Chip Shots by Chip Griffin

The CustomScoop Founding Story

David Beisel wrote last week about how he values hearing founders’ stories and that “the founding story also helps us as VCs evaluate and better understand entrepreneurial team.”  CustomScoop isn’t looking for funding, but I haven’t written about how our company came to be, and I thought it might make for an interesting post.

Throughout most of the 1990’s, I worked in Washington, DC in a variety of policy and public affairs roles.  In 1999, however, my wife and I decided to return to New England.  Like many exiles from the nation’s capital, I decided to hang out a shingle and call myself a consultant.  At first, it is essentially a codeword for “unemployed,” but as time went by I was able to use my network to gin up some contracts, primarily in the area of online communications for non-profits. 

To keep in touch with my former colleagues, I started what would today be called a blog (I called it a newsletter at the time).  Living in NH and connected to politics, it made sense to me to write about the 2000 NH Presidential Primary.  Since both party’s nominations were up for grabs, it was a good cycle to do that.  Though I had been involved in partisan politics in the past, I swore off taking sides in the 2000 cycle so that I could write fair posts.  I believe I succeeded in that as I was able to build quite a list of mainstream media reporters and workers for candidates on both sides of the aisle who read my stuff daily.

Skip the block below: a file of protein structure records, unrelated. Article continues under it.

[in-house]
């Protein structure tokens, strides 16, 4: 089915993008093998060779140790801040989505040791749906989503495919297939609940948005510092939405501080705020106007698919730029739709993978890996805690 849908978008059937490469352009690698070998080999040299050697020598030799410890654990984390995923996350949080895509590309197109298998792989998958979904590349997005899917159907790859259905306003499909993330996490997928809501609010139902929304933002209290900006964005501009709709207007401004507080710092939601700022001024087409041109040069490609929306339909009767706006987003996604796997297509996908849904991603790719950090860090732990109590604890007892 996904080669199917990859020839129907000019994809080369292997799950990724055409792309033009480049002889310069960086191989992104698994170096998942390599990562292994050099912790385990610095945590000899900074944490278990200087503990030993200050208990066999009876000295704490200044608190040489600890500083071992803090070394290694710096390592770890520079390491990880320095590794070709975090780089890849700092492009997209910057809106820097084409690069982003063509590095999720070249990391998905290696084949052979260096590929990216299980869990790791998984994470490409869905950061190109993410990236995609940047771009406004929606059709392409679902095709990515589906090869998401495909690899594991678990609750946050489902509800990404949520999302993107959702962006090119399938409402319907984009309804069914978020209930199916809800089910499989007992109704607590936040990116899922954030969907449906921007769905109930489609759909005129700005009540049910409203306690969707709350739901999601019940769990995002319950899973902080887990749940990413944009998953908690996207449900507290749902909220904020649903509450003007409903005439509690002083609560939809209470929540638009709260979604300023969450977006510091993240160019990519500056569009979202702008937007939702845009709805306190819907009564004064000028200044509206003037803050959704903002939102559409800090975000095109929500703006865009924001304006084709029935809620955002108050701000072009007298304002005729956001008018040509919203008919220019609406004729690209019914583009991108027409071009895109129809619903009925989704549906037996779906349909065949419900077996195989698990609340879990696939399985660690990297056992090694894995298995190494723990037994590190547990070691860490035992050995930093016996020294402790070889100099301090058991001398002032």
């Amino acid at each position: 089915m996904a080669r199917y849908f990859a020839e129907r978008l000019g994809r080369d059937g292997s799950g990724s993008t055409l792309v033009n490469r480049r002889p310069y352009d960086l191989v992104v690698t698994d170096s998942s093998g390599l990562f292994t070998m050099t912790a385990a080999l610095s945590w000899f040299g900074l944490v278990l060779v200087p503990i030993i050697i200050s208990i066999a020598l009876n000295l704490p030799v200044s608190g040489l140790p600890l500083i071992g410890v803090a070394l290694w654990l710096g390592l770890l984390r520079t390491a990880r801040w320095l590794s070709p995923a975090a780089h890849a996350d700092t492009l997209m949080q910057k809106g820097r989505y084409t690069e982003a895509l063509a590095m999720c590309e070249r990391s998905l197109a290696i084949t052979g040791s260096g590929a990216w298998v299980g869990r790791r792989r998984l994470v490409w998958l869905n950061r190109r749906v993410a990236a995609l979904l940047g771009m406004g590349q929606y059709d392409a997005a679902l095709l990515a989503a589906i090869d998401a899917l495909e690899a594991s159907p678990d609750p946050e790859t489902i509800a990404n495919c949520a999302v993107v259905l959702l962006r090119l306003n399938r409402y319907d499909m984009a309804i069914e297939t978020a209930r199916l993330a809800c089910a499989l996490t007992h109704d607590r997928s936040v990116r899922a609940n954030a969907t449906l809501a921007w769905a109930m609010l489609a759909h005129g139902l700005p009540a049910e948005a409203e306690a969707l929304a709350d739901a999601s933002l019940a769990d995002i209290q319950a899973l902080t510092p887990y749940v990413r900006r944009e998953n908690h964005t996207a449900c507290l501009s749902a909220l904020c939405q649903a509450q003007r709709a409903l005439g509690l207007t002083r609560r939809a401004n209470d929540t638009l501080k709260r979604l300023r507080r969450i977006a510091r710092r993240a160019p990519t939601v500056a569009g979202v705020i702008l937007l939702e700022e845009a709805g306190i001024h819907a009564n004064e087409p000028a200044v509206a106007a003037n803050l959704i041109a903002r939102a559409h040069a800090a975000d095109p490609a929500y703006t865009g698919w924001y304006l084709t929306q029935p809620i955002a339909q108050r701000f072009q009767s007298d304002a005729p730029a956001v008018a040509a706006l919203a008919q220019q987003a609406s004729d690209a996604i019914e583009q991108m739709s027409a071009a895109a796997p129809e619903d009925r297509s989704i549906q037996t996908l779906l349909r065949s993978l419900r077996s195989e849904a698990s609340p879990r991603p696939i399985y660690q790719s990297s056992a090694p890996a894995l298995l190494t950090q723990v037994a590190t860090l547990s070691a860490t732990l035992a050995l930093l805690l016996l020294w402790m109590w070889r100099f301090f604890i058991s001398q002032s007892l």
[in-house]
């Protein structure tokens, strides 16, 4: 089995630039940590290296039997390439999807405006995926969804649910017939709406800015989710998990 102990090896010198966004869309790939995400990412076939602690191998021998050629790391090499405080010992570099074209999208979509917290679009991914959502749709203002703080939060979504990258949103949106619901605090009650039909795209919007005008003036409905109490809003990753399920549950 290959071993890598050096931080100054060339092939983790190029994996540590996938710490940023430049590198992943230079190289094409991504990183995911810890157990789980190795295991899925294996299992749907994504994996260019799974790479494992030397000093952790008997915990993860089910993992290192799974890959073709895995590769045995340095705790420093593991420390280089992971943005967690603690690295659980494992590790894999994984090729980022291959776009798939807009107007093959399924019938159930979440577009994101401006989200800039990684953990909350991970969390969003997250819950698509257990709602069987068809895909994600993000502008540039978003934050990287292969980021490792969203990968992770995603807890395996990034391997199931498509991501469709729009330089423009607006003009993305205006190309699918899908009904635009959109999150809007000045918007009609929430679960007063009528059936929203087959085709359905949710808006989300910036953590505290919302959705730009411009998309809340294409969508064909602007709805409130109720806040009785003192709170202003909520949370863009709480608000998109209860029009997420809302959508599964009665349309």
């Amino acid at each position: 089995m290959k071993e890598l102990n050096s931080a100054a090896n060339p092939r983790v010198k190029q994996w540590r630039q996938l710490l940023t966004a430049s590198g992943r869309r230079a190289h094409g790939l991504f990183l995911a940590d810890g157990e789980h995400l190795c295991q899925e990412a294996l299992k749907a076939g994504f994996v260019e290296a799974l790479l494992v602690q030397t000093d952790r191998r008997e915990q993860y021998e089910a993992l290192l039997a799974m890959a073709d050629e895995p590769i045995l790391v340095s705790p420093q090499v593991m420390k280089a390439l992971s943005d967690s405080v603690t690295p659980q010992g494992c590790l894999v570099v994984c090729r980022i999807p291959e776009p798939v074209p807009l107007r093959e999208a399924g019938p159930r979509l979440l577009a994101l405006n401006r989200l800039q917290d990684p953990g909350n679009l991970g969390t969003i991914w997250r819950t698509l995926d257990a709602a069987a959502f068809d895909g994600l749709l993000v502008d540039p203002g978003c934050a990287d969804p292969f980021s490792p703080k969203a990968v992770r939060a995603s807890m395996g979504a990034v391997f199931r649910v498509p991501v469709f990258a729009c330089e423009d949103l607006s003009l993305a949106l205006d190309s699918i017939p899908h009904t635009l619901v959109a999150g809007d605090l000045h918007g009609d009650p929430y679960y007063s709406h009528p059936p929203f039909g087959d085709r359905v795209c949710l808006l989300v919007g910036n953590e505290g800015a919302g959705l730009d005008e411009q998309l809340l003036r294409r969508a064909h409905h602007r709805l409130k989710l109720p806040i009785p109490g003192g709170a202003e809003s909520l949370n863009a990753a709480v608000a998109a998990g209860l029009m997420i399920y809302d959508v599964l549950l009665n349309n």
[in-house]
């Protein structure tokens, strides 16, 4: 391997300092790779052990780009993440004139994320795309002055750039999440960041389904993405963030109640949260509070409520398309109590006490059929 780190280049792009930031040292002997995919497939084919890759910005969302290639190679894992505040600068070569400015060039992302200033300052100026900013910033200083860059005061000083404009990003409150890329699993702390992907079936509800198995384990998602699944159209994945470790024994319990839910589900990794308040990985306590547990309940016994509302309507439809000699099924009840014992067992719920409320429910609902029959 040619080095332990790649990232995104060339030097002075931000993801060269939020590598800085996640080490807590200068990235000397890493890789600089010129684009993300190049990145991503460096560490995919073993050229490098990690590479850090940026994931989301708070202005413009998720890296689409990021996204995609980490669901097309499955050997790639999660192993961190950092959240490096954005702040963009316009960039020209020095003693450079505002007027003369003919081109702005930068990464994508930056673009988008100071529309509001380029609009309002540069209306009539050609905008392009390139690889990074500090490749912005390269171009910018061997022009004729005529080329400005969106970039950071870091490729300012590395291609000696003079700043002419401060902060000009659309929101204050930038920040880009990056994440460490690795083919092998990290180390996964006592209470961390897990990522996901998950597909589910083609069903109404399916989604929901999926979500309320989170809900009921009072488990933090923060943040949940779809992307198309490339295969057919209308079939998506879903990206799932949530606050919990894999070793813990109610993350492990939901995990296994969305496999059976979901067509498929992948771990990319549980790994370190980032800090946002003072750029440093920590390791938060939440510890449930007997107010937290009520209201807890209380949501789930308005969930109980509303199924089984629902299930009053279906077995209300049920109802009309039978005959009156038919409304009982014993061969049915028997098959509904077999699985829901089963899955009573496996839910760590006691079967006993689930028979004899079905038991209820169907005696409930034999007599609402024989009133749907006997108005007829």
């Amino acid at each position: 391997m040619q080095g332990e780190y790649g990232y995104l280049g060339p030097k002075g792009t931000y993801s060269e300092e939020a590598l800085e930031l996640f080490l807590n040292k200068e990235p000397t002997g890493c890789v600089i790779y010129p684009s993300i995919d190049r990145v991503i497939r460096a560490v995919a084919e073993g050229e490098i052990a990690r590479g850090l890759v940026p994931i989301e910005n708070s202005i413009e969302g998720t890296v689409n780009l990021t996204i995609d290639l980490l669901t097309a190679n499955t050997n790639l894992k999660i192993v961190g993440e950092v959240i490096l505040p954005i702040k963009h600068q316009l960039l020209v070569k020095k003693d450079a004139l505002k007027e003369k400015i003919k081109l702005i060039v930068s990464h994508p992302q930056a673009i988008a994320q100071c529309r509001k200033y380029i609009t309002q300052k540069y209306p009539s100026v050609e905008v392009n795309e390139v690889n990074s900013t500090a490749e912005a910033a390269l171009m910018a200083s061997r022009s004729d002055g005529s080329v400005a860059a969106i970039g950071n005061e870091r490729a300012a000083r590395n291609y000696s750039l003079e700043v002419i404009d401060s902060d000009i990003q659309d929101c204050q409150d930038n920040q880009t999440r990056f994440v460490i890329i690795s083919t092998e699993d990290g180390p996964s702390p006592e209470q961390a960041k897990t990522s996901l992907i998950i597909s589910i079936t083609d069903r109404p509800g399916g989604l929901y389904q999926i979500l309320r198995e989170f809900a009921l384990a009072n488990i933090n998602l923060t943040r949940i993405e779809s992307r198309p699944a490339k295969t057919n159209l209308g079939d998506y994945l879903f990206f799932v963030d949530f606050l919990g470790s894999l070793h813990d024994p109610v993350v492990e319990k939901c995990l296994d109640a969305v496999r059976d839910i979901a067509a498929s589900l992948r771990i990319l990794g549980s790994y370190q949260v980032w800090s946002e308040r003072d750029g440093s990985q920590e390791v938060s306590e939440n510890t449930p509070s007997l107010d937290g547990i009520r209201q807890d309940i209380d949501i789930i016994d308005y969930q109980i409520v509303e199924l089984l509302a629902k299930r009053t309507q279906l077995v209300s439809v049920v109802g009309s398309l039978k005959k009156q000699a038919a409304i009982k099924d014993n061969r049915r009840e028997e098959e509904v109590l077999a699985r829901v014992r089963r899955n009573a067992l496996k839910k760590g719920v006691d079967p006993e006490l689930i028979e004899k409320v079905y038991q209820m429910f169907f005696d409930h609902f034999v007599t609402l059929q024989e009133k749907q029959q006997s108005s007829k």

Once the primary was over, however, I had this great list of several thousand readers — plus the countless others who visited (see here for the Wayback Machine’s look at a day in the life of PrimaryScoop).  But I couldn’t keep spending a couple of hours a day writing a free newsletter — my consulting business was picking up and I needed to focus on making money so my wife didn’t kill me.

Having done some computer programming mostly as a hobby, I had just enough skill to be dangerous, not enough to be useful.  So I wrote a little program that scraped political headlines from about a dozen major news sites and organized them into an automatically updating news feed at (Wayback version here).  I would then add occasional reporting and commentary, but not nearly on the scale that I had done before.

Around that same time, I had been talking with a colleague of mine in New Hampshire about some potential businesses to start.  We both had an entrepreneurial itch we wanted to scratch and as we were both consultants, we had the dream of doing something not tied simply to billing for our time.  Or as we liked to put it back then, we wanted to “make money while we sleep.” 

We were talking on the phone one day about CampaignScoop, and we came to the realization that people might actually pay for a service that brought news links to them every day.  In fact, in our consulting businesses and previous jobs, we had used traditional paper clipping services.  Each week we’d get a fat envelope full of newspaper clips that someone had painstakingly cut out of the newsprint edition.  The stories would typically be about 3 weeks old and not organized in any way.  In addition, we paid the clipping service on a per-clip basis, so it was impossible to accurately budget for ourselves or clients since it was anyone’s guess how many stories the media would write about our topic in a given month.